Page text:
What are the Different Types of Renal Tumor?

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  • Written By: Caitlin Kenney
  • Edited By: Bronwyn Harris
  • Last Modified Date: 19 October 2019
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A renal tumor is a swelling or lesion in the kidney that occurs due to abnormal cell growth. The kidney is a paired organ in the posterior, or back, of the abdomen that is responsible for urine production, blood filtration, and reabsorption of needed water, salts, and sugars back into the bloodstream, amongst other functions. There are several types of kidney tumors, which may be benign or malignant. If the tumor is benign, it is not cancerous and does not metastasize, or spread, into other tissues and does not grow in an uncontrolled manner. If the tumor is malignant, it becomes progressively worse through abnormal growth and spreading to other tissues via blood, lymph, or direct invasion.

Benign renal tumors include renal adenoma, renal oncocytoma, angiomyolipoma, fibroma, and lipoma. Though renal adenomas are small and benign, they closely resemble malignant renal cell carcinoma (RCC) cells and are widely considered to be precancerous. Like renal adenomas, renal oncocytomas are also considered to be precancerous, resemble RCC cells under the microscope, and usually present no symptoms. Unlike renal adenomas, renal oncocytomas are not unique to the kidney and often become large. To prevent cancer from developing, doctors usually recommend the surgical removal of both renal adenomas and renal oncocytomas if the patient’s overall health permits.


An angiomyolipoma, also called a renal hamartoma, is a benign tumor resulting from a rare genetic mutation that usually occurs in middle-aged women. Though it is not precancerous, a large angiomyolipoma is potentially fatal if it ruptures. If this tumor is large, begins growing, or presents symptoms, doctors will likely recommend surgical removal or an arterial embolization procedure.

A fibroma is another rare benign kidney tumor, more common in women. This tumor is often asymptomatic, occurs on the rim of the kidney, and resembles malignant tumors. Because it is difficult to diagnose whether the tumor is malignant or benign, doctors often recommend surgical removal. Lipomas are also rare and more common in middle-aged women. This tumor affects fat cells in the kidney, may present symptoms of regional pain and blood in the urine, and may be precancerous.

Malignant tumors most commonly result from a cancer called renal cell carcinoma (RCC), which originates in the epithelia of the proximal tubule in the nephron of the kidney. Malignant tumor types are classified based on the appearance of the cancerous cells under the microscope. The four specific types are clear cell renal cell carcinoma, papillary renal carcinoma, chromophobe renal cell carcinoma, collecting duct. RCCs that don’t fit the characteristics of those four types are called unclassified renal carcinomas. Surgical removal with a procedure known as nephrectomy is recommended for all types of RCC when the tumor is limited to the kidney.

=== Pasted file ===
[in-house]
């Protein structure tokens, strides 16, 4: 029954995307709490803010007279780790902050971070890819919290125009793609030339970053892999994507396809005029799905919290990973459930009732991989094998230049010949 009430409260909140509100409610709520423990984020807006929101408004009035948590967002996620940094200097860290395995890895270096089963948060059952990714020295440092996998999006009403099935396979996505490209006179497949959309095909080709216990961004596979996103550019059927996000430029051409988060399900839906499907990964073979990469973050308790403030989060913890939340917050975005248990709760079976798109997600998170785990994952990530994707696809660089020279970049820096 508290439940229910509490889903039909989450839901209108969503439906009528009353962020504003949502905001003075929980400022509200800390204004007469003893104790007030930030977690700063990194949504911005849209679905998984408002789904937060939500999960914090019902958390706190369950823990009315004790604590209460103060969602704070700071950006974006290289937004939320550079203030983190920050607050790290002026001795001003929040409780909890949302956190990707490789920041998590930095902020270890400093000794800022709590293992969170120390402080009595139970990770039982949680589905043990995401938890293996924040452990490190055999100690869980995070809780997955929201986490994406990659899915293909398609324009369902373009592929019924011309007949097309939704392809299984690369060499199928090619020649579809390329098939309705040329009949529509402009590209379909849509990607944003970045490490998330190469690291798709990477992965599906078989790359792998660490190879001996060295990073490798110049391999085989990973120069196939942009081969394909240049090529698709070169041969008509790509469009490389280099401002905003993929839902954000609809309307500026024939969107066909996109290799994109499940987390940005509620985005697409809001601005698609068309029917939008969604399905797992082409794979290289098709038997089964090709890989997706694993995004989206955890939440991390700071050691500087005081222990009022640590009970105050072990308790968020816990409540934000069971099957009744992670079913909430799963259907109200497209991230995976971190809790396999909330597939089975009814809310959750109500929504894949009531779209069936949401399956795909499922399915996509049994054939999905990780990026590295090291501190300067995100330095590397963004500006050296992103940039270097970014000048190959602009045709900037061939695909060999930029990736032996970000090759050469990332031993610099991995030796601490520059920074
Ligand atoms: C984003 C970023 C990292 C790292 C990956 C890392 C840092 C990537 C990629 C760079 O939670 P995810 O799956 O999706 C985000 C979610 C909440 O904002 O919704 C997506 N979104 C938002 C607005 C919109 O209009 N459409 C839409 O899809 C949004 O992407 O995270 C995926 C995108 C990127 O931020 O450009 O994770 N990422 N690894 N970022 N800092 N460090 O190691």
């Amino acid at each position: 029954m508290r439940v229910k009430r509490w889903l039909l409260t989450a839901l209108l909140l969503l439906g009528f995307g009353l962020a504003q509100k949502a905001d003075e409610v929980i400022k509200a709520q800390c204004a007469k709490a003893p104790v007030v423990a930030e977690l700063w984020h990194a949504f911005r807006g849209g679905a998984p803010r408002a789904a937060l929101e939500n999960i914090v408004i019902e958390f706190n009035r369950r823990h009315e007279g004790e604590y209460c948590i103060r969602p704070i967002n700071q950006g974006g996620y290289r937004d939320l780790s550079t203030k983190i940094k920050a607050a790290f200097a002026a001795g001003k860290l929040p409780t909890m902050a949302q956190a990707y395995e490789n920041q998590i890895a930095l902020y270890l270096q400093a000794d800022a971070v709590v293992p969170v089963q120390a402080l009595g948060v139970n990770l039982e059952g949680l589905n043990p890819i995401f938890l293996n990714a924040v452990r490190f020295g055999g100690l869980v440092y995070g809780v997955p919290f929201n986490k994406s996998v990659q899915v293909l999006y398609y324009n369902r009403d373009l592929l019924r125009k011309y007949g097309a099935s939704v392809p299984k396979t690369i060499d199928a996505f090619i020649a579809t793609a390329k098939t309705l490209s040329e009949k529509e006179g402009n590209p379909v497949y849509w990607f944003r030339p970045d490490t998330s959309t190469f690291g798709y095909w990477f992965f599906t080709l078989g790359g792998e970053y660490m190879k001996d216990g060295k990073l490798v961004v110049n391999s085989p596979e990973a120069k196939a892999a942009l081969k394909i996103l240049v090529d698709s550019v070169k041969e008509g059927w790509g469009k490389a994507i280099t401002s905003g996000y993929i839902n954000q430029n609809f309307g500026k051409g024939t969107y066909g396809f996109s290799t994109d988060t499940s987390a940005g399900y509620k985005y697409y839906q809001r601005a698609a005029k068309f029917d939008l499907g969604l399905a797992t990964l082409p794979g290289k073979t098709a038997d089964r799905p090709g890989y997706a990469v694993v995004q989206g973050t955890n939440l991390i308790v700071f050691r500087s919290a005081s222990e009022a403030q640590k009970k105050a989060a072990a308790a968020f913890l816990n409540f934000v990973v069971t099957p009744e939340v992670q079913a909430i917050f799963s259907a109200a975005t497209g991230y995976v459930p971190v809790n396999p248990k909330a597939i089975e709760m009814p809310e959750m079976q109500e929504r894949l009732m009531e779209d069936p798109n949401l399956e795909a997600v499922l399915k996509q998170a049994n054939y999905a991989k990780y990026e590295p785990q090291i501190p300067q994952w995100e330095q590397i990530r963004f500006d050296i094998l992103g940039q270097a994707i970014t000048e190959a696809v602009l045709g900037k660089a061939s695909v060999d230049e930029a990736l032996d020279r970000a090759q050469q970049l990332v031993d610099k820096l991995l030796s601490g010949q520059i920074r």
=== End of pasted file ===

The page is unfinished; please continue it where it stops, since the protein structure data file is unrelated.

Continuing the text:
Clear cell RCC is by far the most prevalent. The cells of these tumors show up pale or clear under a microscope. Papillary RCC exhibits finger-like projections from the cancerous cells and is subdivided into two groups, type I and type II. Type II has more likelihood of metastasizing. Chromophobe RCC cells resemble clear cell RCCs, but usually metastasize less than clear cell RCC. Collecting duct carcinoma is very rare, very aggressive, and resembles papillary RCC.

Other types of malignant tumors include Wilms’ tumor, transitional cell carcinoma, and renal sarcoma. Wilm’s tumor, also known as nephroblastoma, is a fairly rare tumor that affects young children. This renal tumor may spread to other tissues, but is highly treatable with methods such as surgery, chemotherapy, and radiation.

Transitional cell carcinoma is a kidney cancer that originates in the renal pelvis, where the kidney articulates with the ureter. This tumor is likely caused by cigarette smoking and is treated by nephrectomy, chemotherapy, and radiation. Nephrectomy is the first line of treatment, and usually includes surgical removal of the affected kidney, ureter, and part or all of the bladder.

A renal sarcoma is a rare cancer that affects the connective tissue of the kidney. This renal tumor may present symptoms of blood in the urine, a palpable lump in the abdomen, and lower back pain. If the renal tumor is localized and the patient can withstand surgery, doctors will likely recommend nephrectomy. Chemotherapy and radiation may also be used.


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Post 4

@Planch: Renal is definitely referring to the kidney.

Post 3

@galen84basc -- Good for you for making the distinction between different kinds of kidney tumors.

While of course there are different treatment options for each kind of kidney tumor based on it's severity and the individual patient, for the most part, surgery ends up being the primary kidney tumor treatment.

Whether it's just an excision or a full renal nephrectomy, eventually most kidney tumor patients need to go under the scalpel.

However, most of these surgeries are not serious -- only in very advanced cases would a full renal nephrectomy be recommended. Most procedures are laparoscopic, small excisions.

Post 2

What are some of the different kind of treatments for a renal and pelvic tumors?

For instance, would a renal cell tumor need different treatment than a renal gland tumor? What about a cancer that has become renal via metastasis?

Post 1

Wow. What a fabulously detailed article. You must know everything there is to know about renal cancer and kidney tumors now!

By the way, are all renal cancers kidney cancers?

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